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Here’s my ‘pimped up’ version of a basic Beetroot & Feta salad recipe I found on the ‘net…

 

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I’m so lazy that most of the time I don’t even blend the oil & vinegar, I just pour them directly onto the dish from the bottles.

‘Rabbit Food’ can be tedious, I’ll grant you, but it’s only due to a lack of imagination and experimentation. The dressing is often the key to salads’ flavour, and will definitely help those who (think they) detest veggies to consume them with more ease. The problem is, shop-bought (ready-made/processed) dressings house a lot of the nasties (including excessive amounts of sugar) we need to avoid. If you haven’t the time or inclination to Google dressing recipes (by the way, here’s 50 of them, I found just now on the ‘Food Network’ site…) the easiest thing to do is throw either fresh citrus juice or your choice of vinegar with some extra virgin olive oil into a small jar, screw on the cap, then shake vigorously. Instant ‘clean’ dressing. Voila!

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‘Leftover’ Lamb Salad

Another consideration for the ‘veggie-haters’ is protein. Since our meals should include some of this macronutrient anyway (lazy me prefers nuts, seeds, boiled eggs & cheeses) the addition of your favourite meat will make salads even more palatable. Obviously for time-saving purposes, you’d look at using leftovers from a previous meal… unless you also had time to cook something. In which case, you wouldn’t be needing to read this post in the first place…?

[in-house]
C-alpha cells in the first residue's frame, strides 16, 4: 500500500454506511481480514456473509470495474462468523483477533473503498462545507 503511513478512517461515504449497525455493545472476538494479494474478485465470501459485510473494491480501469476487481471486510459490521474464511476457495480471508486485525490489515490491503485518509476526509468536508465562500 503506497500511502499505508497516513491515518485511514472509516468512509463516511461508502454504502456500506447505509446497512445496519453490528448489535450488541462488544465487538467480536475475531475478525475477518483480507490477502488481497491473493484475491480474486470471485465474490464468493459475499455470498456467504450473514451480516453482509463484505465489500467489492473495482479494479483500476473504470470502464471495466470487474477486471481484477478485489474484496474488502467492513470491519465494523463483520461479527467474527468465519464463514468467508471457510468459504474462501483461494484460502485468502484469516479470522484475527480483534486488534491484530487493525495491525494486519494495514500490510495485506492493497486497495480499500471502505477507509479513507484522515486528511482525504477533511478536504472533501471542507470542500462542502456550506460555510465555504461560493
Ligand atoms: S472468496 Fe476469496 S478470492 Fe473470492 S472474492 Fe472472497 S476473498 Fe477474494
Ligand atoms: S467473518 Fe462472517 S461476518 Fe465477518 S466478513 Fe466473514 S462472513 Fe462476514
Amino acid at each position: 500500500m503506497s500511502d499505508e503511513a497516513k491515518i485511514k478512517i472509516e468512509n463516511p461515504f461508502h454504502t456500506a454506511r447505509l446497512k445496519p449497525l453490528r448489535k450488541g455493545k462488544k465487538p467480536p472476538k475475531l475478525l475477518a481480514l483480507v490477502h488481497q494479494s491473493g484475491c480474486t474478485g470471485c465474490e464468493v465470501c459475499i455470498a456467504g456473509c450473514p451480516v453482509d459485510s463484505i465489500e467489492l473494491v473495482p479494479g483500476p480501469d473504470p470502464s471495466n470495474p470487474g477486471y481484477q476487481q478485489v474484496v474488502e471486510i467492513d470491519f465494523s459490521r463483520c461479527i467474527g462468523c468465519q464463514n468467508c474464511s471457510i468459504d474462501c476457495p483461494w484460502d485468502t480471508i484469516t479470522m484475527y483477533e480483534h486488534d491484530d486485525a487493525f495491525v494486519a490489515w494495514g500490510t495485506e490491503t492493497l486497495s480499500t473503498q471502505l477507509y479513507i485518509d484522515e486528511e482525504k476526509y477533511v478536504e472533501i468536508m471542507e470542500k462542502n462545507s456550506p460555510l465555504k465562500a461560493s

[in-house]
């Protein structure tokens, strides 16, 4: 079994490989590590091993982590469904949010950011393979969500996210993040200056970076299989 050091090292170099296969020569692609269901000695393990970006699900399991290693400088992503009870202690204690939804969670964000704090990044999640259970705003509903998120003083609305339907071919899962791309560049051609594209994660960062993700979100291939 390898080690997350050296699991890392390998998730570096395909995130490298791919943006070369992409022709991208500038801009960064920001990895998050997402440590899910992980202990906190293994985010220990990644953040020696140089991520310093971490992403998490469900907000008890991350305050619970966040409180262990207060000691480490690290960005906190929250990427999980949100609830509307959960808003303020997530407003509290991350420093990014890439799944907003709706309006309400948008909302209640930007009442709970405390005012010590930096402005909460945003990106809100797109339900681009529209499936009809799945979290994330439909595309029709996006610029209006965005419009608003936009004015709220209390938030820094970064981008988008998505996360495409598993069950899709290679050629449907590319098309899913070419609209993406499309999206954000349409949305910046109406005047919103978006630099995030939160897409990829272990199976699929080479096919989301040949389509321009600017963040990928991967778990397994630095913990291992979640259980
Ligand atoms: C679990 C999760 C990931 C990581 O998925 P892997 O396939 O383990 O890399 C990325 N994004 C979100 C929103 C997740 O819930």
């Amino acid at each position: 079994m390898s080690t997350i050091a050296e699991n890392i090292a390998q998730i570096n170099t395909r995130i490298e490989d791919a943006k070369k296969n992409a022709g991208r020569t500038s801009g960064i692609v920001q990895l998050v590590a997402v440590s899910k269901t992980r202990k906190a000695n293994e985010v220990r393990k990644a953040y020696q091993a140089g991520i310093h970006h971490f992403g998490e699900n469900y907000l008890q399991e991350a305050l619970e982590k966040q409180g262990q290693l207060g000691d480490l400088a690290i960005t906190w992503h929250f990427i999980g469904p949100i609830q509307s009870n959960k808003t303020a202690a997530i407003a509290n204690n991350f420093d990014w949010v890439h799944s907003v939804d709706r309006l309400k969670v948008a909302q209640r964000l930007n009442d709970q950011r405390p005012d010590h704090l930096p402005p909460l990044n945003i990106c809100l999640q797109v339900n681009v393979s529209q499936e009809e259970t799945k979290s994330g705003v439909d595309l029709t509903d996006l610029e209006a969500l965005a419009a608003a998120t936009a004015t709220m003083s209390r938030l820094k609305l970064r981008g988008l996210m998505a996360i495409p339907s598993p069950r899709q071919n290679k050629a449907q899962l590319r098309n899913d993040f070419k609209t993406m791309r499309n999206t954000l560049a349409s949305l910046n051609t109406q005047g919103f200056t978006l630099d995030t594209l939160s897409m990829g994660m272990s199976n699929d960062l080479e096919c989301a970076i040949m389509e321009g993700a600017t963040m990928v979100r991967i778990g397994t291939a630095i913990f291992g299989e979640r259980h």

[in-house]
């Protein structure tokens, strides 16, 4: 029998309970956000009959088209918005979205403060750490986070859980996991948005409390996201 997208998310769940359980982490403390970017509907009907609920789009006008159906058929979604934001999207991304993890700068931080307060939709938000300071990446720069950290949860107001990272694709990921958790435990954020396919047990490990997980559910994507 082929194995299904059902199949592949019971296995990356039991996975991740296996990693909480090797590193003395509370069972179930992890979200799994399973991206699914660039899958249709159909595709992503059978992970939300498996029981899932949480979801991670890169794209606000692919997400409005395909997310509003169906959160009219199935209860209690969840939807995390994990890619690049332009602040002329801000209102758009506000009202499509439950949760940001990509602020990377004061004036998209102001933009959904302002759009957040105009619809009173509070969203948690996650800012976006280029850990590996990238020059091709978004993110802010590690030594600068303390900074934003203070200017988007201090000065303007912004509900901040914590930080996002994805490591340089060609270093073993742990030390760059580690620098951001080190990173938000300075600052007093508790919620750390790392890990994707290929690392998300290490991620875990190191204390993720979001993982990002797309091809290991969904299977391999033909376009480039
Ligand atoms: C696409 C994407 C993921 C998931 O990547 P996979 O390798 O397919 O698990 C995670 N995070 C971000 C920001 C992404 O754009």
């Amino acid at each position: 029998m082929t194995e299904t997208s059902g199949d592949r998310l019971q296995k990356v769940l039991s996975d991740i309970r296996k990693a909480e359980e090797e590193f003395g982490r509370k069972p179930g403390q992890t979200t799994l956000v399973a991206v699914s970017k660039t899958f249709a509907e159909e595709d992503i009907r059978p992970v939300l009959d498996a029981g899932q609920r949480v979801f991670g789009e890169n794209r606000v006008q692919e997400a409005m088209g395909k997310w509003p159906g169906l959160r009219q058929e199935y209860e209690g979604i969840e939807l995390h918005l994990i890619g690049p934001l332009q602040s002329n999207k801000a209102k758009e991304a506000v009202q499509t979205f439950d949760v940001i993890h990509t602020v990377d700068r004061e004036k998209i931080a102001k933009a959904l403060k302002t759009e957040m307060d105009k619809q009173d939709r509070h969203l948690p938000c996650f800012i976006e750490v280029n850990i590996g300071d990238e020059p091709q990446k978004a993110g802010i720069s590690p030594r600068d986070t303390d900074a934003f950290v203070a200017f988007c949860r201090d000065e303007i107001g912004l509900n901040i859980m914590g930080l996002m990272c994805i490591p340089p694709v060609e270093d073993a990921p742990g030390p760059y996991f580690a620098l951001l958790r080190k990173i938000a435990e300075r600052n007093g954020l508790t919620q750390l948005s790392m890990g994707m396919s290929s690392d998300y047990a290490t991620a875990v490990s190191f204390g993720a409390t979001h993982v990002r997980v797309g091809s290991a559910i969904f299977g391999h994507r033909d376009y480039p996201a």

Food Fervour

‘Sweetlip’ fish on a bed of salad

So, there’s really no excuse, as far as I can see. Eating healthily really doesn’t take much more time than it would to hop in your car and head to McDonald’s. But it’s a whole world more beneficial to your Insides. Which – quite bluntly – is the only thing that matters, because it’s where pretty much all Disease originates.

So, grab a knife and get healthy… Chop-chop!

 

Asparagus & Sprouted Lentils with Avocado Sauerkraut Mash

The key to healthy eating is experimentation. Really, it’s not that hard, with the bottomless supply of information available at your fingertips on the net. I reckon I search for recipes (food ideas) pretty much every day of the week.

Today’s lunch was no exception. I checked out what I had in the fridge – paying particular attention to the veggies that needed to be used up first – and dived right into Google (the best thing since sliced bread….if you want to call that the best thing…)

Asparagus and sprouted lentils were first up. I found an appealing recipe (5th from the top of the first results page). But my (OCD!?) desire for nutrient density meant I had to search further. So I entered avocado & sauerkraut (just getting into sauerkraut for the first time in my life, so am kind of at a loss as to what to do with it) and found this interesting little recipe…